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MEMS: Micro Systems for Asset Visibility and Monitoring

Micro-electro-mechanical systems may be a key technology
to achieving anticipatory logistics support.

The Army must explore and leverage technological innovations to maximize warfighting effectiveness as it transforms from the Current Force to the Future Force and achieves joint and expeditionary capabilities. The Focused Logistics Joint Functional Concept, approved by the Joint Requirements Oversight Council, serves as a framework for achieving these capabilities. A key component of Focused Logistics is the ability to provide rapid response, asset visibility, and improved agility tailored to the sustainment of forces at the strategic, operational, and tactical levels.

Transforming to this new environment will require the fusion of operations, intelligence, and logistics enterprise domains to support rapid and dynamic operations. New technology solutions, integrated systems, and support processes will be needed if logisticians are to effectively transform materiel management, distribution, transportation, and warehousing operations to meet future demands. Future capabilities will require anticipatory logistics support, which can be provided by embedded diagnostic sensors that anticipate failures and initiate resupply or replacement activities to sustain mission readiness.

One promising new technology, micro-electro-mechanical systems (MEMS), has the potential to allow logisticians to begin proactively planning and providing focused logistics support to Soldiers today. Through MEMS, it is possible to envision a day in the not-so-distant future when assets can talk—sensing problems and automatically providing alerts in advance of impending failure, or providing status information on demand on the situation and condition (or “health”) of assets. From a logistician’s perspective, it would be a considerable leap forward not only to see assets at rest or in motion but also to know the condition of those assets and to have corresponding life-cycle histories that show the factors contributing to the assets’ failure in operational settings. MEMS-based sensors, coupled with automatic tracking devices, can help logisticians in “getting smart with logistics.”

What are MEMS?

MEMS combine modern electronics technologies with mechanical systems on a very small scale to sense, control, and act on events of interest. In simple terms, MEMS technology is a way of combining computer smarts with sensors to analyze and react to changing situations. As illustrated at left, MEMS technology provides integrated systems capabilities on a truly “micro” scale. From monitoring the health of assets on and off transportation platforms to improving life-cycle management, securing cargo, or displaying recent enemy movements on a vehicle mapping system, MEMS technology promises to be pervasive in Army Transformation.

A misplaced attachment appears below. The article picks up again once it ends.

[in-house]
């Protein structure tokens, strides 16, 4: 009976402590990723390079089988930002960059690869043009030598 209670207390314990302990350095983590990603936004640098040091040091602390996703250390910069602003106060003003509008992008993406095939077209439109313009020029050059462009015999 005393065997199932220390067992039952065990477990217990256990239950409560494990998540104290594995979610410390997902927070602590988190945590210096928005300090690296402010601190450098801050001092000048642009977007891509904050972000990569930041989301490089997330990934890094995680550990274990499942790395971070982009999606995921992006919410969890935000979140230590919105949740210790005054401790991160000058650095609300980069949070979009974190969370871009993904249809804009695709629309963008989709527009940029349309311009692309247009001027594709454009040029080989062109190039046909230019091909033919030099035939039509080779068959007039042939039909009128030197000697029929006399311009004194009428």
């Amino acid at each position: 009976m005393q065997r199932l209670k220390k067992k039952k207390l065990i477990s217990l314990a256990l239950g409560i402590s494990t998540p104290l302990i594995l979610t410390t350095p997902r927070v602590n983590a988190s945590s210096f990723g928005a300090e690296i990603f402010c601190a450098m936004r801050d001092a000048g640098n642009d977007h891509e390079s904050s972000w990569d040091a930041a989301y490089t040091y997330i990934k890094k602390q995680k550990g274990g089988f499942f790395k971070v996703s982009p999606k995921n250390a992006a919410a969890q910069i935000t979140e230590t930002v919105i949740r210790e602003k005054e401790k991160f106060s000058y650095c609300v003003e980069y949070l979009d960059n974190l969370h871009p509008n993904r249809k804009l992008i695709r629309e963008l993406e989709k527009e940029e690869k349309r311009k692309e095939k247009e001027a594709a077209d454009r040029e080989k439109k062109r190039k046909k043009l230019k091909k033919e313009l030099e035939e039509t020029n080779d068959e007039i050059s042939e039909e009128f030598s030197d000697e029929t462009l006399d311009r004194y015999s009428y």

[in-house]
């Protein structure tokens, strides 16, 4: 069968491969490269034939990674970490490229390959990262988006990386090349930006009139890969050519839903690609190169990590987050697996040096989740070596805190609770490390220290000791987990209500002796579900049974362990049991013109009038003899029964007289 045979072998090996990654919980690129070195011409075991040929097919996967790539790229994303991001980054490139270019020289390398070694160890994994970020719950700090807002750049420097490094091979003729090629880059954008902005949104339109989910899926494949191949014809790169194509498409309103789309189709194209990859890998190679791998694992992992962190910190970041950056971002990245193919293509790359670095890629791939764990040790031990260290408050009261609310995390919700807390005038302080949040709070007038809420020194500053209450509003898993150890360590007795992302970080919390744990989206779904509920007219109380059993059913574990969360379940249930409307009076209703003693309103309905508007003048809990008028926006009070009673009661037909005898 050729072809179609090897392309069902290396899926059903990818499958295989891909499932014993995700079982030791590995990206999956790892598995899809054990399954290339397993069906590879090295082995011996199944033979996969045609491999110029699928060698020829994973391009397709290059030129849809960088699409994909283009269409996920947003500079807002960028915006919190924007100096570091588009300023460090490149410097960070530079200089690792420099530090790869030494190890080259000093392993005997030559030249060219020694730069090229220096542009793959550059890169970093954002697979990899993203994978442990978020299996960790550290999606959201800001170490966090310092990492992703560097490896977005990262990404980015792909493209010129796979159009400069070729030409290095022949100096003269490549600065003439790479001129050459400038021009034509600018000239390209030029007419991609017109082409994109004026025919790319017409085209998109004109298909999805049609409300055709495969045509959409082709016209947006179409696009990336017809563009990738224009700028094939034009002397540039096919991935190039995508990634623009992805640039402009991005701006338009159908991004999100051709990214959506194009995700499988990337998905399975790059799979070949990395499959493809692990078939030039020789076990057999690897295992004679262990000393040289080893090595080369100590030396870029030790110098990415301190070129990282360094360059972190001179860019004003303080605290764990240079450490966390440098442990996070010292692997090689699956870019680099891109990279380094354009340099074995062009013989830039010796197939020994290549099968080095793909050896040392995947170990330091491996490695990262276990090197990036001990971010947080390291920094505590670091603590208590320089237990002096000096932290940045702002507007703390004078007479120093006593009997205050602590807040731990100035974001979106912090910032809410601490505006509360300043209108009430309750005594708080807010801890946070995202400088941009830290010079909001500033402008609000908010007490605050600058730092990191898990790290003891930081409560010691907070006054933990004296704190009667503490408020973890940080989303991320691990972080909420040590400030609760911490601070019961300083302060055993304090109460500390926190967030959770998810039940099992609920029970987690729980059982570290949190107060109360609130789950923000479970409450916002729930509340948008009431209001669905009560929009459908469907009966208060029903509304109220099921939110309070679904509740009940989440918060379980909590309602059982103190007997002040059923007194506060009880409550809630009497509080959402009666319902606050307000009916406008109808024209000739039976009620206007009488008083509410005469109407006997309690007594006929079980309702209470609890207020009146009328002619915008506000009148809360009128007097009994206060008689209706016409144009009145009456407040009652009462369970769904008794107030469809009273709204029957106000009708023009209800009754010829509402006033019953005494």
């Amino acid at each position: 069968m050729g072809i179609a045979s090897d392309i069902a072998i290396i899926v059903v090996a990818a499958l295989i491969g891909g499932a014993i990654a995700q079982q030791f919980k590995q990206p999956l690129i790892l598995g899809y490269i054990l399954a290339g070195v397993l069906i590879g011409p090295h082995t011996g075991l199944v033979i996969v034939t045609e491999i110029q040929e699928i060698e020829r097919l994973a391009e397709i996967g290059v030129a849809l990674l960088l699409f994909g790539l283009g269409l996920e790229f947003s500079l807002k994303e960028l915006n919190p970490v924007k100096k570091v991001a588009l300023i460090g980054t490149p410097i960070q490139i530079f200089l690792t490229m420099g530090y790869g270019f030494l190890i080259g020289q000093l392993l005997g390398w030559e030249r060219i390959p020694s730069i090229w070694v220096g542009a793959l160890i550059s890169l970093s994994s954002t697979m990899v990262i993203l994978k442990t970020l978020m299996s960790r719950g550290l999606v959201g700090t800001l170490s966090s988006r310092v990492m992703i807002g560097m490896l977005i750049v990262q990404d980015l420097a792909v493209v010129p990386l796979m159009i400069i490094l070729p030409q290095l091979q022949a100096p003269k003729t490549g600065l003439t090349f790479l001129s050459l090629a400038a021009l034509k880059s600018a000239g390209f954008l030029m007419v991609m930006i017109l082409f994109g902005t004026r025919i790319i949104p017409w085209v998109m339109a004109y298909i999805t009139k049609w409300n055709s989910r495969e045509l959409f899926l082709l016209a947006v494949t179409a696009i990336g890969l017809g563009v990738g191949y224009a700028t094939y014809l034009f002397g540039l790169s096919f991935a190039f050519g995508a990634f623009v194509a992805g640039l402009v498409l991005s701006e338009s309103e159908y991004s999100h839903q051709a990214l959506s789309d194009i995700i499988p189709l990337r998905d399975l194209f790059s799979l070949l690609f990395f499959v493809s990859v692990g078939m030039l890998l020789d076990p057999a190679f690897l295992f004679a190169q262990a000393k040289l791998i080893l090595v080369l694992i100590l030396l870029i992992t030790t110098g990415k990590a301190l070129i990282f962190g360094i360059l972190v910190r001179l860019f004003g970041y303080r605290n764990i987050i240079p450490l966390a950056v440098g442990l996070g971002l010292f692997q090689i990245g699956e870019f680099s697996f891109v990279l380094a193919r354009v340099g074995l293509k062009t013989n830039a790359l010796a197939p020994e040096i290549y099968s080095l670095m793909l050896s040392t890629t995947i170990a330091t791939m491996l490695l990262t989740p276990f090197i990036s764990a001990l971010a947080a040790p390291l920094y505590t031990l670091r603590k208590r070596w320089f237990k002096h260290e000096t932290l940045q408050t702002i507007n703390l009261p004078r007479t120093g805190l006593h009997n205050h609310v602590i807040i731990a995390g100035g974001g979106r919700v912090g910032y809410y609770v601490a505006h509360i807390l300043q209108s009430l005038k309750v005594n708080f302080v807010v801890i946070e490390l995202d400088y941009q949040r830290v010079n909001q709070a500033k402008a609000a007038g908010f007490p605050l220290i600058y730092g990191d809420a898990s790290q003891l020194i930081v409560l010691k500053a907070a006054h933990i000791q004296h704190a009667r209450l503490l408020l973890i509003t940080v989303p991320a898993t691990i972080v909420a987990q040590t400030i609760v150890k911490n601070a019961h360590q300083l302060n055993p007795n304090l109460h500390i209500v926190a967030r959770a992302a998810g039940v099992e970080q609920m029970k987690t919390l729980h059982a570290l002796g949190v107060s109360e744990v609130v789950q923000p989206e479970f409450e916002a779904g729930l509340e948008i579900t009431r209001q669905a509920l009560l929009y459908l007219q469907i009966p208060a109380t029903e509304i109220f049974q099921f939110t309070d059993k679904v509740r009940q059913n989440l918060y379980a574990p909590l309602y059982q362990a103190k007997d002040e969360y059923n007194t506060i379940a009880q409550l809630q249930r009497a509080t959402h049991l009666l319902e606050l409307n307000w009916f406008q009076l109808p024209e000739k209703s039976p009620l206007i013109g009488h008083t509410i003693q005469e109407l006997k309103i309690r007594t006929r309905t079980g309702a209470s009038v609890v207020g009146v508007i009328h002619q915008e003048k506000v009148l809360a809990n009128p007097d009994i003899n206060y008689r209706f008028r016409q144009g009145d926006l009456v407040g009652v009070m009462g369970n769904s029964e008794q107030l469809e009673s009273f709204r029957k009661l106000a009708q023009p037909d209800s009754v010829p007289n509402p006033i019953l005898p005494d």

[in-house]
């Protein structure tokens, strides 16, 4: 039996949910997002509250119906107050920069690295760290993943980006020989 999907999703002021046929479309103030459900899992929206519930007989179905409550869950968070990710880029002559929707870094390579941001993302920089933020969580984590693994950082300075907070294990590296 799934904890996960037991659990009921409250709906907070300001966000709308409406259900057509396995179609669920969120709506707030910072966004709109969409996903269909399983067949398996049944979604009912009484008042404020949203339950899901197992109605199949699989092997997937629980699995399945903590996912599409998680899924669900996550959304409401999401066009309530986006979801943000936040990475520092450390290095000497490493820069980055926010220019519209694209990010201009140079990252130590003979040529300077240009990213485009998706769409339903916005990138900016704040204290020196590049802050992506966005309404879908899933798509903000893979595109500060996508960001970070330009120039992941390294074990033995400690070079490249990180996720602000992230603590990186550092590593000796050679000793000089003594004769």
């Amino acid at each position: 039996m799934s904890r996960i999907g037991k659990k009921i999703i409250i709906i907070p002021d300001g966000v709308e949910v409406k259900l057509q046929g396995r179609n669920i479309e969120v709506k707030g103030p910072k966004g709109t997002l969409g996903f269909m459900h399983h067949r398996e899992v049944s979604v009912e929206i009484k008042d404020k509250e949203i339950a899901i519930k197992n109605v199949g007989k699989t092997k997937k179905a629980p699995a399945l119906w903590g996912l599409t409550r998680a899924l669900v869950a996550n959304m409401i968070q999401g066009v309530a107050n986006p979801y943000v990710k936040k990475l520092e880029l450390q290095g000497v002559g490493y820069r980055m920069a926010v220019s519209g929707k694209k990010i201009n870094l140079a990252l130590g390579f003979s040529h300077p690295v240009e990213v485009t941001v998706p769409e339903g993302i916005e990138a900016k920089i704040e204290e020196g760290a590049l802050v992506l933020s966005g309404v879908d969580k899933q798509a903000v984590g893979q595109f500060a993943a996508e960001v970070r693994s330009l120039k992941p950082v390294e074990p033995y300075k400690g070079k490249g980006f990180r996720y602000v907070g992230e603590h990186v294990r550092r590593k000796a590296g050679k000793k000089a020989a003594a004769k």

MEMS Pilot Test

The Army Logistics Transformation Agency (LTA) is conducting proof-of-concept testing to validate the application of MEMS near-real-time sensor data and controls to logistics business processes. Before initiating proof-of-concept testing, LTA conducted an analysis to identify and test MEMS product capabilities, analyze applicable business processes, and document potential design concepts.

The overall goals of MEMS technology exploration include—
• Capitalizing on advances in MEMS technology to achieve proactive logistics support, improve decisionmaking, and support Army Transformation.
• Providing timely and accurate information to Soldiers and logisticians on the viability of assets by using MEMS integrated sensor data collection, reporting, and asset health monitoring.
• Developing an integrated framework and standard approach for collecting, reporting, controlling, and monitoring asset health within the framework of a common logistics operating environment.
• Improving life-cycle management and asset visibility by combining “sense” capabilities with radio frequency identification (RFID) and other communication technologies.

Individual protective equipment (IPE) was selected as the first pilot test application. The IPE includes Joint Service Lightweight Integrated Suit Technology (JSLIST) suits, gloves, boots, and other gear designed to protect against chemical and biological hazards. Applying MEMS technology to IPE will help quantify the benefits of using integrated MEMS-based sensors within a representative Army logistics management situation.